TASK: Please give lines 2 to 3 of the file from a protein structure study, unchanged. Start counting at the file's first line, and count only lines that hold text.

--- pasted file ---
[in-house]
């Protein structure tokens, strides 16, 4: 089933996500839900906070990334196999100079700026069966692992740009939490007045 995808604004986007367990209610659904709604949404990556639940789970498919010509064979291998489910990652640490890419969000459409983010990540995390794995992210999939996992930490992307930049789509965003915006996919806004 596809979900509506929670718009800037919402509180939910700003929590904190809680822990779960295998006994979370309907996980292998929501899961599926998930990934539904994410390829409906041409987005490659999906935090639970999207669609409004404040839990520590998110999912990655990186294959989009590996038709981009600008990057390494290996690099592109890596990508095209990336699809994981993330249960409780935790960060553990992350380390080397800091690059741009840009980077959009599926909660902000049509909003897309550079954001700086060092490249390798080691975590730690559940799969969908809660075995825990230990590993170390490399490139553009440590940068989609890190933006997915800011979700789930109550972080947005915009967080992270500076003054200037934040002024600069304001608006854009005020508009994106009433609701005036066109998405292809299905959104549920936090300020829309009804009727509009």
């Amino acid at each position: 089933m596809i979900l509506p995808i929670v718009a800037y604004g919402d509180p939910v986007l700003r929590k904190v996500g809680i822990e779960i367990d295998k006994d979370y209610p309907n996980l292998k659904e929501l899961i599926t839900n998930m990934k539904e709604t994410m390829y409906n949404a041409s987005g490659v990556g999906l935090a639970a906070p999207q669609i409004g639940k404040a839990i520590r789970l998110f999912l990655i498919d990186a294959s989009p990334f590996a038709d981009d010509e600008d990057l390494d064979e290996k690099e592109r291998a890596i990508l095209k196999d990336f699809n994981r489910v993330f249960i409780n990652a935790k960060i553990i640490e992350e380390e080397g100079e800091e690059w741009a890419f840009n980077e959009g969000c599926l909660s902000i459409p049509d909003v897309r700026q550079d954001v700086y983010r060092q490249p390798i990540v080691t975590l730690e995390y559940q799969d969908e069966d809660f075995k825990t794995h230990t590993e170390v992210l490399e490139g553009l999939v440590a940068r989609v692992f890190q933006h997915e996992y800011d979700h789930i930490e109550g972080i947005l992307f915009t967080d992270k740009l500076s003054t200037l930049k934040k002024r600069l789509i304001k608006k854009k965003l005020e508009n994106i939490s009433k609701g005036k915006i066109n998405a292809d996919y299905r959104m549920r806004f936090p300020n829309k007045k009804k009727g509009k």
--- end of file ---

């Protein structure tokens, strides 16, 4: 089933996500839900906070990334196999100079700026069966692992740009939490007045 995808604004986007367990209610659904709604949404990556639940789970498919010509064979291998489910990652640490890419969000459409983010990540995390794995992210999939996992930490992307930049789509965003915006996919806004 596809979900509506929670718009800037919402509180939910700003929590904190809680822990779960295998006994979370309907996980292998929501899961599926998930990934539904994410390829409906041409987005490659999906935090639970999207669609409004404040839990520590998110999912990655990186294959989009590996038709981009600008990057390494290996690099592109890596990508095209990336699809994981993330249960409780935790960060553990992350380390080397800091690059741009840009980077959009599926909660902000049509909003897309550079954001700086060092490249390798080691975590730690559940799969969908809660075995825990230990590993170390490399490139553009440590940068989609890190933006997915800011979700789930109550972080947005915009967080992270500076003054200037934040002024600069304001608006854009005020508009994106009433609701005036066109998405292809299905959104549920936090300020829309009804009727509009």
């Amino acid at each position: 089933m596809i979900l509506p995808i929670v718009a800037y604004g919402d509180p939910v986007l700003r929590k904190v996500g809680i822990e779960i367990d295998k006994d979370y209610p309907n996980l292998k659904e929501l899961i599926t839900n998930m990934k539904e709604t994410m390829y409906n949404a041409s987005g490659v990556g999906l935090a639970a906070p999207q669609i409004g639940k404040a839990i520590r789970l998110f999912l990655i498919d990186a294959s989009p990334f590996a038709d981009d010509e600008d990057l390494d064979e290996k690099e592109r291998a890596i990508l095209k196999d990336f699809n994981r489910v993330f249960i409780n990652a935790k960060i553990i640490e992350e380390e080397g100079e800091e690059w741009a890419f840009n980077e959009g969000c599926l909660s902000i459409p049509d909003v897309r700026q550079d954001v700086y983010r060092q490249p390798i990540v080691t975590l730690e995390y559940q799969d969908e069966d809660f075995k825990t794995h230990t590993e170390v992210l490399e490139g553009l999939v440590a940068r989609v692992f890190q933006h997915e996992y800011d979700h789930i930490e109550g972080i947005l992307f915009t967080d992270k740009l500076s003054t200037l930049k934040k002024r600069l789509i304001k608006k854009k965003l005020e508009n994106i939490s009433k609701g005036k915006i066109n998405a292809d996919y299905r959104m549920r806004f936090p300020n829309k007045k009804k009727g509009k």